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PDP lambasts govt. on college admission and job issues

By Chimi Wangmo

The People’s Democratic Party (PDP), in a long press release aimed at the government, has pointed out a host of issues concerning youths and the growing number of unemployed in the country.

Among other various flaws observed, the PDP stated the government should have known better to prepare for the situation as the COVID Pandemic had been around for two years and it was not likely that the borders would be opened anytime sooner.  

PDP states that according to the report of the Minister of Education presented in the recent parliament session, only 3567 class 12 passed students are enrolled in different colleges out of 12,595 students who have actually qualified for further studies in 2021.

“This means that more than 9000 students are left without a clear direction in furthering their studies,” PDP states, adding that this figure is besides the thousands who have failed and others who have not qualified for colleges.

The party stated that it is deeply concerned that the DNT government is not only unprepared to address the situation but have in-fact worsened the situation by decreasing the in-take of students in the colleges.

While the PDP acknowledged that the present situation is aggravated by the COVID pandemic, it stated the government could have been more prepared to mitigate the gravity of the situation.

“The government should also have known that the first batch of students who were promoted to class 11 without the cut-off point would graduate class 12 this year. In-fact 2774 students out of 3692 who received the government scholarship are among the students left without a clear direction for their further studies,” the press release further mentioned.

However, the party states that they are surprised to observe that the government colleges within the country have reduced the in-take numbers which had fueled the gravity of the situation.

PDP pointed out that many parents and students who wished to continue further studies in government and private colleges within the country were denied admission even when the scores are as high as 70% which is a score that fetches a college admission easily during the normal times.

Further, the party is also concerned that even after three years of working on the Technical and Vocational Education program – which was taken under the office of the Prime Minister – there is no sign of any progress made.

PDP opines that the TVET program would have been a viable option to attract these class 12 students during such a time if the government was prepared when they first decided to do away with the class X cut-off marks about two years ago.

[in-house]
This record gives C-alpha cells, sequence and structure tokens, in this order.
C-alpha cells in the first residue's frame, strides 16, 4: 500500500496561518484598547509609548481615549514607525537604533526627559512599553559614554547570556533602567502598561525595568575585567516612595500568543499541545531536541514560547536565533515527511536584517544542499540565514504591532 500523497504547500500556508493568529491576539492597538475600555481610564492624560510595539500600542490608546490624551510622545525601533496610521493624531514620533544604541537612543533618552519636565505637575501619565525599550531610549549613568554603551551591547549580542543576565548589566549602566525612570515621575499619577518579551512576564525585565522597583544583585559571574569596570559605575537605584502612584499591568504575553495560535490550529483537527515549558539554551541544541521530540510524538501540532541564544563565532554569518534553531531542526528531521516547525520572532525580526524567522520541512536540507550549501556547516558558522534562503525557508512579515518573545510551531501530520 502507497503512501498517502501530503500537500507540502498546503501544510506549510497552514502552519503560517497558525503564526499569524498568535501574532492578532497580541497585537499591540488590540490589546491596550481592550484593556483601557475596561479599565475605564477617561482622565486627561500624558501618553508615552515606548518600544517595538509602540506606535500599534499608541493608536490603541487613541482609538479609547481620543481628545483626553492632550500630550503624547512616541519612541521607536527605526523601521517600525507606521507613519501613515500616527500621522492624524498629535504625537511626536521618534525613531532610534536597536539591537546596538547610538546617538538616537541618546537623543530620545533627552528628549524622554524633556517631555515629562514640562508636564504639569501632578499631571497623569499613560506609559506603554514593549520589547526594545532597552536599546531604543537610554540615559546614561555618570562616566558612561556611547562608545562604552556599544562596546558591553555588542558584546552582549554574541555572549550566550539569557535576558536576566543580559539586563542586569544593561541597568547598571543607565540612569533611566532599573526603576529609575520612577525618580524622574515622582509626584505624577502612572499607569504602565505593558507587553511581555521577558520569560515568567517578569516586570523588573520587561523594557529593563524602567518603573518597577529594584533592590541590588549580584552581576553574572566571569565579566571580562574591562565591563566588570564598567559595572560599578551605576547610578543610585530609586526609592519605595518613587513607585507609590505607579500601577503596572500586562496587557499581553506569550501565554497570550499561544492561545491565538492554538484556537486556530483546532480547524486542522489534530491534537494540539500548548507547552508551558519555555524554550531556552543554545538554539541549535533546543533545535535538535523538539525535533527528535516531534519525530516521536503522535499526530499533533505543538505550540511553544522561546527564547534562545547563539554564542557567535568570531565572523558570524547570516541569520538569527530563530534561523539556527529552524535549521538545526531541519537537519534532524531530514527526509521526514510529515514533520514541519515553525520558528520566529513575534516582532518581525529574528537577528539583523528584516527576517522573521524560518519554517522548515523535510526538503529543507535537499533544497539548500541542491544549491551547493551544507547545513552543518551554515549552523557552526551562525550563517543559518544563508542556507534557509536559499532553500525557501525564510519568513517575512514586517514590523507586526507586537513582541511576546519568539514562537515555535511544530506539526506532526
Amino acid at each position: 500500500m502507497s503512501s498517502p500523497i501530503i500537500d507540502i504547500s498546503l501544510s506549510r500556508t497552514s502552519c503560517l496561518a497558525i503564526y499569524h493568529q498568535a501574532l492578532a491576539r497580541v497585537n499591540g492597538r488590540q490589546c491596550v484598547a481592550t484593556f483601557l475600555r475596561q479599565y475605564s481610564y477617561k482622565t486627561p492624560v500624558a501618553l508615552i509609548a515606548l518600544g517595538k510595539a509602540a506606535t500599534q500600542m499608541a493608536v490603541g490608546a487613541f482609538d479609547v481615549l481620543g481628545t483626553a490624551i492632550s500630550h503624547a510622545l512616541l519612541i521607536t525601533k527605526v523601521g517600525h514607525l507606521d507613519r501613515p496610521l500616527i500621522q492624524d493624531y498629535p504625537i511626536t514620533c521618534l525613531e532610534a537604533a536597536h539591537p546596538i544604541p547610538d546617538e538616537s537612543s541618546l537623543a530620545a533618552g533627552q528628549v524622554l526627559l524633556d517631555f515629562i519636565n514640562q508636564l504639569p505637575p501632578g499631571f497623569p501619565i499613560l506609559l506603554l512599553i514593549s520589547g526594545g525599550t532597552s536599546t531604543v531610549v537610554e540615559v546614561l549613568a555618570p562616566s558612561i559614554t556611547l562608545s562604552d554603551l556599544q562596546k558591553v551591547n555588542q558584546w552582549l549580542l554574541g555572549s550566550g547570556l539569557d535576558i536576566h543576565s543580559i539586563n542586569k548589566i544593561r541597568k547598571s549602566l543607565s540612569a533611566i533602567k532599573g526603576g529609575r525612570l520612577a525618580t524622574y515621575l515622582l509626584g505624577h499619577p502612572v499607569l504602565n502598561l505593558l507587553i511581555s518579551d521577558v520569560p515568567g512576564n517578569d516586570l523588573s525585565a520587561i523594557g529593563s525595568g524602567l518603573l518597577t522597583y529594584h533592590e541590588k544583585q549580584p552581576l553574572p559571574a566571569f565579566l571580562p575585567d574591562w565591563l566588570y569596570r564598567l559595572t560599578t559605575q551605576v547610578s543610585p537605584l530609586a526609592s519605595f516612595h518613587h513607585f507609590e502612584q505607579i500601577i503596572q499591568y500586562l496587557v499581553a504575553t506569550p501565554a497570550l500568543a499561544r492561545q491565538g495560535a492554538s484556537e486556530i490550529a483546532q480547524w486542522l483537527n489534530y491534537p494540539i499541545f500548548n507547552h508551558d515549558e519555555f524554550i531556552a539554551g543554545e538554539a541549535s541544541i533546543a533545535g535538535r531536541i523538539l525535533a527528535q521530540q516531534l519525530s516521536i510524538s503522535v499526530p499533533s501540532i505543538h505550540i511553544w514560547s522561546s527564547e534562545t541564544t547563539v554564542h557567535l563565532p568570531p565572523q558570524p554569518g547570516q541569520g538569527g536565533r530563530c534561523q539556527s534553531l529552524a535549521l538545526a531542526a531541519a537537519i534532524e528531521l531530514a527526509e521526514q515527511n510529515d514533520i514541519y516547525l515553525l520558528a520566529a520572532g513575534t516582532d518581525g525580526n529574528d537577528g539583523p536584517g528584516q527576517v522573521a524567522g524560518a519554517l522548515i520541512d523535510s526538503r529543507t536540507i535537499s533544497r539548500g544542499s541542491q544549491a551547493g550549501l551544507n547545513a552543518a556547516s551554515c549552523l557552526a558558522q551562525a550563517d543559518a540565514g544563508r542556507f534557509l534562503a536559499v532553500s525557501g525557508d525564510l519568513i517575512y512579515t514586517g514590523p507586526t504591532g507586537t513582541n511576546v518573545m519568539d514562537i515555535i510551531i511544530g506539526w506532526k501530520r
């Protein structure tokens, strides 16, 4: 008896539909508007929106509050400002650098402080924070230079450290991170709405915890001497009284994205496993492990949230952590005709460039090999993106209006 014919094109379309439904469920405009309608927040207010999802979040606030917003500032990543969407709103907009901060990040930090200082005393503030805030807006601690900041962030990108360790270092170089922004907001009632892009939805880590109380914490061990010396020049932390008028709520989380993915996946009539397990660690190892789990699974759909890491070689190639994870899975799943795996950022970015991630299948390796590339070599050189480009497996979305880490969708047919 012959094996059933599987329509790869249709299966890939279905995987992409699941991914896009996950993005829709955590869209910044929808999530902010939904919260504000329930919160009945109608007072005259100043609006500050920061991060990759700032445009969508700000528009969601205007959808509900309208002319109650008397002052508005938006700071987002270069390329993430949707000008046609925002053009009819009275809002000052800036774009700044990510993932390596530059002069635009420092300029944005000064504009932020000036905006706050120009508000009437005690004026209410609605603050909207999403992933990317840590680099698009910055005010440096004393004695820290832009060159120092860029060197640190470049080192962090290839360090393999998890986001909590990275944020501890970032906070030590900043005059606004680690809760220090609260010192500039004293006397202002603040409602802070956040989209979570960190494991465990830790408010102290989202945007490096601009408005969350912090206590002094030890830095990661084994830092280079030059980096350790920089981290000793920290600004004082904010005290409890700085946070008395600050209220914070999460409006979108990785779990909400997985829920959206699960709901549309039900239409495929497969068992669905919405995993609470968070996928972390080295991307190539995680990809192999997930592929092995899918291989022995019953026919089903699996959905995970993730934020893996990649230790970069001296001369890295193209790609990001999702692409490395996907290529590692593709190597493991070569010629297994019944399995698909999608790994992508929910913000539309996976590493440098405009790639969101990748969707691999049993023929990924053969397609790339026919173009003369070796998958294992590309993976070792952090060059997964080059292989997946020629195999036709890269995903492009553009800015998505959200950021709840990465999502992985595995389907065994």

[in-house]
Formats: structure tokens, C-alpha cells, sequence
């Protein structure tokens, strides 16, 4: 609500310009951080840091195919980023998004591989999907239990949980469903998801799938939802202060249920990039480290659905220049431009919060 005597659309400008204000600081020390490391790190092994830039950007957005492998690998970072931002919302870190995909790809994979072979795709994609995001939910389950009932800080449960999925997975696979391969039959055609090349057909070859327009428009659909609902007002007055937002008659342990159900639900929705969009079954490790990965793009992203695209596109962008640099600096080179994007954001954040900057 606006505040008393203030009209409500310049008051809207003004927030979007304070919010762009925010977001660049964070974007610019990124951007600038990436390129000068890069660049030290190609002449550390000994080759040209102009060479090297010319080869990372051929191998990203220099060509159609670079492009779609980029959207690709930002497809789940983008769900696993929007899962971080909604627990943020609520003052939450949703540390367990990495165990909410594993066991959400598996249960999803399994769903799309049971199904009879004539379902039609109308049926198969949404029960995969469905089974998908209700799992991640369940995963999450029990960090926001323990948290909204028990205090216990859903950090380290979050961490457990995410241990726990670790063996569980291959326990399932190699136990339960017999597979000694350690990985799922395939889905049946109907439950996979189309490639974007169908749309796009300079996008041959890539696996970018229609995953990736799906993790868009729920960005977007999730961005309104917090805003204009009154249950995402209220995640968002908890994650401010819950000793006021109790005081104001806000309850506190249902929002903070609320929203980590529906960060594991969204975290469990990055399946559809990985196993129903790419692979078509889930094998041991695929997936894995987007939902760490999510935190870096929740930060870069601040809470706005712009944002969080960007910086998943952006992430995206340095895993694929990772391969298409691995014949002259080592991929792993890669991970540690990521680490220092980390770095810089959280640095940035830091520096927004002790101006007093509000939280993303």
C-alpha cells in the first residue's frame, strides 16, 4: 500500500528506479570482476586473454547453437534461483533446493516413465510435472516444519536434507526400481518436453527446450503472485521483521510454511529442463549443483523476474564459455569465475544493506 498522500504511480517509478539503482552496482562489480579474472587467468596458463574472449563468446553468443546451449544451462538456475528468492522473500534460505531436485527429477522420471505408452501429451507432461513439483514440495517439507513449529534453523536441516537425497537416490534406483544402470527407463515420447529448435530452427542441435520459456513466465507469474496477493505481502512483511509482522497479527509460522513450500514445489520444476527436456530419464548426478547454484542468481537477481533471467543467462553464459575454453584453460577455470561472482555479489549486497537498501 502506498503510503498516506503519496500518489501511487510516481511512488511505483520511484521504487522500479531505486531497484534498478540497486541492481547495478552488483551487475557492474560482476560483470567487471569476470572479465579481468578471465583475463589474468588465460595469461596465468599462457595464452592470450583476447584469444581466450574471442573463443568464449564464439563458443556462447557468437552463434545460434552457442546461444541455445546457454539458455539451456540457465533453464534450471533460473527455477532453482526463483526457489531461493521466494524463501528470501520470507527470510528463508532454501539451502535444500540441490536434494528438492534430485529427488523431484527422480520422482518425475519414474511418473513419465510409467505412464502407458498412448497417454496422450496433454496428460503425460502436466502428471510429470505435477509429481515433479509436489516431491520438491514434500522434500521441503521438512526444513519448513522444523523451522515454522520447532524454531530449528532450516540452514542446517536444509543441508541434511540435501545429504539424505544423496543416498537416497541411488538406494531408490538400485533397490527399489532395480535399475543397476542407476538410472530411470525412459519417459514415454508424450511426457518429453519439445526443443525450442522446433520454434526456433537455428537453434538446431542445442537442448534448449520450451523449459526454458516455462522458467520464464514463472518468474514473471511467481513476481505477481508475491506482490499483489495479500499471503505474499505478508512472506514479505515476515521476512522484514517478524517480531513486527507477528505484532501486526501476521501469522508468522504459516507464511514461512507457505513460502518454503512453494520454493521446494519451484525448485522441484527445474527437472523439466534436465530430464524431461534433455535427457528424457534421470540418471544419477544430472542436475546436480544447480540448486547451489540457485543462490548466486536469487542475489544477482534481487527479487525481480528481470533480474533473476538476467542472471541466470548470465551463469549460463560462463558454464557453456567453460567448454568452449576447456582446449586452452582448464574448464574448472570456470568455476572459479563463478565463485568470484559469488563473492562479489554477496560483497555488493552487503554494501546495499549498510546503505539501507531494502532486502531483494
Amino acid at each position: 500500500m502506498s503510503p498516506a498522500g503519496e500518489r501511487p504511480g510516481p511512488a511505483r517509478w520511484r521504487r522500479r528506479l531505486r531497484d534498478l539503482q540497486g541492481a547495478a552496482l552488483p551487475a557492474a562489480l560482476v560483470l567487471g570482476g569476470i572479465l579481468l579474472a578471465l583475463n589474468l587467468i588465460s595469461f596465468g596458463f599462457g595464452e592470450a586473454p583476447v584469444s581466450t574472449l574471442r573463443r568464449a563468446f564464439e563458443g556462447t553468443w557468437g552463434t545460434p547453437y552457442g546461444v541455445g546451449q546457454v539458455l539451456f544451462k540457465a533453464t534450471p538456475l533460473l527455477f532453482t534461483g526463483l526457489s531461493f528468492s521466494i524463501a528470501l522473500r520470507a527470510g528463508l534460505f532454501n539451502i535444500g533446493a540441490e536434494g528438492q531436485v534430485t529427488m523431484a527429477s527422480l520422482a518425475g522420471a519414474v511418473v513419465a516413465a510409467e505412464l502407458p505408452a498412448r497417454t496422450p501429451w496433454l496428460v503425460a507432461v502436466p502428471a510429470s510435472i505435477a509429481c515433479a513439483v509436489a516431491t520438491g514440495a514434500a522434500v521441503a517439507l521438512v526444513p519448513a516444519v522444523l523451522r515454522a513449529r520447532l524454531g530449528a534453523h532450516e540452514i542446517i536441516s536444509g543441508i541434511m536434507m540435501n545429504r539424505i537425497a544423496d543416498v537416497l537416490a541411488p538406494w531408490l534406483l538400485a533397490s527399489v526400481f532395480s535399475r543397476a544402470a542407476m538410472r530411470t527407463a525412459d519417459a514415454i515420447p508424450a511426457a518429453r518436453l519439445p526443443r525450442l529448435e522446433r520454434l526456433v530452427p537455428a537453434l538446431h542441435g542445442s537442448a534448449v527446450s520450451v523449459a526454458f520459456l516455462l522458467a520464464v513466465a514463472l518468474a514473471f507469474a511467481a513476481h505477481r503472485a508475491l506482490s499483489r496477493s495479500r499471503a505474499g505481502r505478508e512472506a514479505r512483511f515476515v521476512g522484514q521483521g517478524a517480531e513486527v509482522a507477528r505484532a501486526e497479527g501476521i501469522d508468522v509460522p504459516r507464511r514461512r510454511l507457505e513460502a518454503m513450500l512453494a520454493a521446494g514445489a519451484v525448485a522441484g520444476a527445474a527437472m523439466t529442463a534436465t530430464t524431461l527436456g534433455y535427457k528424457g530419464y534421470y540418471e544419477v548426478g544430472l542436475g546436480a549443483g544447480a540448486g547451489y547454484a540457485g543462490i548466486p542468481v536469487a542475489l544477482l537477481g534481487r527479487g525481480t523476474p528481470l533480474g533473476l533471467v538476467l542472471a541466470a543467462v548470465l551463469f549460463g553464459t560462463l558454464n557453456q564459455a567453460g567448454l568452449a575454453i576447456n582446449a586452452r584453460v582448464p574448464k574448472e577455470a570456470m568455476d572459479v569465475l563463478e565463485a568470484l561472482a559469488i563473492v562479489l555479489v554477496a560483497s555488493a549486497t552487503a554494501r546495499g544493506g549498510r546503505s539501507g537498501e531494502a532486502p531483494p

The party urged the government to allow the government and private colleges within the country to take in students as per the capacity that exist in their colleges, and also authorize colleges to increase their capacity on a fast-track basis to enable them to admit students at the earliest possible time.

It further stated that the government, or the education ministry, can liaise with colleges and institutions abroad where the pandemic situation has improved and is under control to facilitate admission and movement of students.

In addition, the party also asks the DNT-led government to prepare the Vocational and Technical Institutes in the country to absorb those students interested in the sector.

“The government should organize meaningful engagement programs for these students even as they wait for the situation to become normal and make arrangements to provide skills and enable meaningful livelihood to those students who have failed class 12 and have no means to repeat,” the press release pointed out.

PDP had observed that many of the students in this category are the first batch of students who have received government scholarship to study in class 11.

Finally the party stated that ‘as a responsible Political party, in the spirit of engaging the government in exploring alternative policies and ideas, PDP would like to request the DNT government to pay heed to the distressful situation of thousands of students and parents.’

Meanwhile, parents and teachers echoed similar concerns with most class XII graduates, especially those not enrolled in any colleges or vocational institutes, being left idle and doing no meaningful economic activities.

Many said the problem was long anticipated when the DNT government did away with the class-X cut off marks.

It was expected that while the move would reduce number of school children dropping out of school after class X, it would flare up the number of class XII graduates, thereby, pressurizing admission in higher tertiary institutions.

A mother of a class XII graduate, Tshering Wangmo, 52, who lives in Thimphu said her son has been idling away his time for the past few months after he completed his class XII. She said he tried getting recruited in Desuup for several times after he couldn’t get admitted in any of the scholarships announced by the ministry f education.

“Many colleges and universities in India, where majority of Bhutanese send their children for studies, are also temporarily closed because of the ensuing pandemic. So, until the situation improves, I think most children like my son will have lost a good portion of their valuable study years,” she said.

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